10. Klepper, Steven & Simons, Kenneth L, 1997. "Technological Extinctions of Industrial Firms: An Inquiry into Their Nature and Causes," Industrial and Corporate Change, Oxford University Press, vol. 6(2), pages 379-460, March.
    Full references (including those not matched with items on IDEAS)

    Citations

    Lists

    This item is not listed on Wikipedia, on a reading list or among the top items on IDEAS.

    Statistics

    Access and download statistics

    Corrections

    When requesting a correction, please mention this item's handle: RePEc:unm:unumer:2013016. See general information about how to correct material in RePEc.

    For technical questions regarding this item, or to correct its authors, title, abstract, bibliographic or download information, contact: (Ad Notten).

    If you have authored this item and are not yet registered with RePEc, we encourage you to do it here. This allows to link your profile to this item. It also allows you to accept potential citations to this item that we are uncertain about.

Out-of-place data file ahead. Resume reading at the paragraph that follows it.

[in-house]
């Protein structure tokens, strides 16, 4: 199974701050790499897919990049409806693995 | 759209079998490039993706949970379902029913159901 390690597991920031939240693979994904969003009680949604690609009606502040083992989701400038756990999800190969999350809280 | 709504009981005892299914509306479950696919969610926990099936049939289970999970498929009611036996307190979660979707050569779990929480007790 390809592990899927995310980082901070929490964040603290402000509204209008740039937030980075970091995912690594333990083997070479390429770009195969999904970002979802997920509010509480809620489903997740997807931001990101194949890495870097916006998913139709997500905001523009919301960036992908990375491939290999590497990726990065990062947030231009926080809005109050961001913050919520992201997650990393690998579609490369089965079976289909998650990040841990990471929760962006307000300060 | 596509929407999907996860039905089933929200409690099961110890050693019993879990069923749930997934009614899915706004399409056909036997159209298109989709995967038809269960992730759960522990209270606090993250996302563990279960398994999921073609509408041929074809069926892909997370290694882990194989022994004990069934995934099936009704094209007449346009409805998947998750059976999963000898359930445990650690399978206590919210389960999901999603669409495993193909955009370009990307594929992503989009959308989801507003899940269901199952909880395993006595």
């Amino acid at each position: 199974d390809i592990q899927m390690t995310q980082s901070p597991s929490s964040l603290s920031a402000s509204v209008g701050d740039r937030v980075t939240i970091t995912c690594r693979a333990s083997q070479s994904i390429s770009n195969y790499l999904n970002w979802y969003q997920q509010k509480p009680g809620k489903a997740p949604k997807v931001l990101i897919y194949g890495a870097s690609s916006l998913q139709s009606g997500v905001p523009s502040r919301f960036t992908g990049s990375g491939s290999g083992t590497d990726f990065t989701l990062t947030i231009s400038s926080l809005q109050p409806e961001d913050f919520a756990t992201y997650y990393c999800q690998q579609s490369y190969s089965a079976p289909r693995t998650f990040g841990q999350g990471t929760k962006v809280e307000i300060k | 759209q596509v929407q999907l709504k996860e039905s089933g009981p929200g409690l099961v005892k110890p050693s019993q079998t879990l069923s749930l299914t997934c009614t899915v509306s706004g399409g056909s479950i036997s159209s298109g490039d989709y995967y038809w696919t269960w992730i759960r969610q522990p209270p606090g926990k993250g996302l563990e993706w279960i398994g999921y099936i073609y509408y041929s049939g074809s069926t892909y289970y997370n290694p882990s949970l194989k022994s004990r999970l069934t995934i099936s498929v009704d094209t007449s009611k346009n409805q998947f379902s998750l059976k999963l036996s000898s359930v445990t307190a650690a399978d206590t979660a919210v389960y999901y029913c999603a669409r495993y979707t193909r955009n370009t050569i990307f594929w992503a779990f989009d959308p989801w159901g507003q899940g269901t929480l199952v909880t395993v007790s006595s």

If references are entirely missing, you can add them using this form.

    If the full references list an item that is present in RePEc, but the system did not link to it, you can help with this form.

    If you know of missing items citing this one, you can help us creating those links by adding the relevant references in the same way as above, for each refering item. If you are a registered author of this item, you may also want to check the "citations" tab in your profile, as there may be some citations waiting for confirmation.

    Please note that corrections may take a couple of weeks to filter through the various RePEc services.